When you book with “907” you tour with a friend.
We discovered our true calling in 2009 when 907 Tours opened up the van door for the first time. We absolutely love what we do and invite you to share in the places we would take our families and close friends. Here is what we would plan for them.
Both in the summer and in the winter, the very first thing we would do is drive the Seward Highway down the Turnagain Arm of the Cook Inlet which is one of the most beautiful places on earth. This claim is not only from us, but also from many of our well-travelled guests. Of course we stop in the most picturesque places for photos and do our best to stop if we see Dall sheep and Beluga whales.
SOUTHBOUND SUMMER TOURS
Once down the Turnagain Arm, we would check out the wildlife. Every one is delighted by at least one of the animals at the Alaska Wildlife Conservation Center. In summer, baby musk ox, bison, caribou, and moose warm the heart of even the toughest of men, one of your guides, John Fouse. Sometimes you can miss seeing animals in the wild, or just catch a fleeting glimpse of them. At AWCC you will have the opportunity to slow down and enjoy watching brown bear, black bear, moose, wood bison, musk ox, elk, caribou, lynx, an eagle, great horned owl, and even a porcupine, in a natural setting. We drive through the center or you can get out, stretch your legs and walk. We usually do a combination of both. Since we visit often, we are privileged to be on a first name basis with some of our furry friends and we share their stories with you. This is where you will definitely see our Alaska Wildlife.
Then we would drive down Portage Valley to the Portage Glacier. In the summer, we take you out on Portage Lake on a one-hour boat trip aboard the MV Ptarmigan, named after our Alaska State bird. The vessel was built especially for the lake and, the ride, even in inclement weather, is smooth. No need to worry about getting sea-sick here. Since we are in the Chugach National Forest, the second largest in the country, a National Park Service Ranger comes on board to explain the local eco-systems and glaciology. Can you believe that the mountains here were pushed up all the way from Oregon?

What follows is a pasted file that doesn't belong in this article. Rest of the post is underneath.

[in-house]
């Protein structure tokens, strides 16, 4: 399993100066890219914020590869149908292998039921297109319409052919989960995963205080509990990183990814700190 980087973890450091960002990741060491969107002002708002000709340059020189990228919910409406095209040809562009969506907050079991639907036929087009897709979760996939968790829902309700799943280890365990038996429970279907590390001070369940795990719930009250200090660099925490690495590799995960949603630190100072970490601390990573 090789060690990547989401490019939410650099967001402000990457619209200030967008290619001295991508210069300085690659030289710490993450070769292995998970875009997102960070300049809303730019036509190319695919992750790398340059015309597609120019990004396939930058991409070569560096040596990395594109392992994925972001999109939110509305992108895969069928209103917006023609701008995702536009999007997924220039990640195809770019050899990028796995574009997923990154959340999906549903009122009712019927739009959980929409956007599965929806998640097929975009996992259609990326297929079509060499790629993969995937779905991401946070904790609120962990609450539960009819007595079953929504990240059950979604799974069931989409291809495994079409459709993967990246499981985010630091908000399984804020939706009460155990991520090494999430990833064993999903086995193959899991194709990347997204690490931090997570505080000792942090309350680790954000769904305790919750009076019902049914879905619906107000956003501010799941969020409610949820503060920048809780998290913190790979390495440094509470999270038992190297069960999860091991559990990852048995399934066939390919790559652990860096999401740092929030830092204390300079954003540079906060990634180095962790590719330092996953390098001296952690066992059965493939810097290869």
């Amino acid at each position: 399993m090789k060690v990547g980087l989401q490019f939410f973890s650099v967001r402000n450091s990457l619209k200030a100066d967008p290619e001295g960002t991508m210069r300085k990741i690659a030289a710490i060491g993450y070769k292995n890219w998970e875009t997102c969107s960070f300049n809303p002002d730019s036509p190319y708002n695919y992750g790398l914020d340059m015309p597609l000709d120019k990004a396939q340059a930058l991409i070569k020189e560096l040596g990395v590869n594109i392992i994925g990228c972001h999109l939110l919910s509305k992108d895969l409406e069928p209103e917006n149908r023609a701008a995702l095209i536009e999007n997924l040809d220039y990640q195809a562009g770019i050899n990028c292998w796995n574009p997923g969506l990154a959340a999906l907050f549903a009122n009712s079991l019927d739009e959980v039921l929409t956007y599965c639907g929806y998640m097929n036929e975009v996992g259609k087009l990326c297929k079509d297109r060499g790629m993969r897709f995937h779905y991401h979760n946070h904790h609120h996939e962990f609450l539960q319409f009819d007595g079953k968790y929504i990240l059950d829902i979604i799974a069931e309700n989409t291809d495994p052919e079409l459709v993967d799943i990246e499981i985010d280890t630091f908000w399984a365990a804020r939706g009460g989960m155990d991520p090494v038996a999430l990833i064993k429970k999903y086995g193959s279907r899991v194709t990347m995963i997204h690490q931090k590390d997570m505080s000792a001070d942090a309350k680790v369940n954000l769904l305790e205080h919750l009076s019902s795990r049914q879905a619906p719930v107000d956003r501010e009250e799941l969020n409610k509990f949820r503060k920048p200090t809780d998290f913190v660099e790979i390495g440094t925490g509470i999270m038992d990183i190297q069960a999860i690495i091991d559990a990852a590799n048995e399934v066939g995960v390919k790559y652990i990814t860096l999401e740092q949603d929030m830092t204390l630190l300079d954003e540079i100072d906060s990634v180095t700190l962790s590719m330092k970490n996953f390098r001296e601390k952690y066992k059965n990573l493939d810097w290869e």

On the way down the valley, we make a photo stops at our favorite lake and, when the salmon are running, we stop to watch them. The salmon spawn in clear water in the same place where they were born in order to start their life cycle all over again. They come back from the ocean after four to six years depending on the species. When the salmon are at their highest numbers, Beluga whale chase them to feed in the Turnagain Arm. Depending on the whim of the whales, we might see them late July through mid-August.
Next, we would encourage you to go with us to Mt. Alyeska in Girdwood to ride the tram up to 2234 feet. It’s the same one the skiers use in the winter to ride the many double black diamond runs the mountain offers. On the ride up we have the opportunity to view seven glaciers, some kettle ponds, the Turnagain Arm and the town of Girdwood and to visit the Round House Museum cronicalling the skiing and gold mining history of the area. If you are not ok with height and others are, there is the warmth of the Alyeska Prince Hotel where you could do a little shopping, grab one of your favorite coffee drinks or just sit near one of the outdoor fire pits taking in the local flowers and greenery.
NORTHBOUND SUMMER TOURS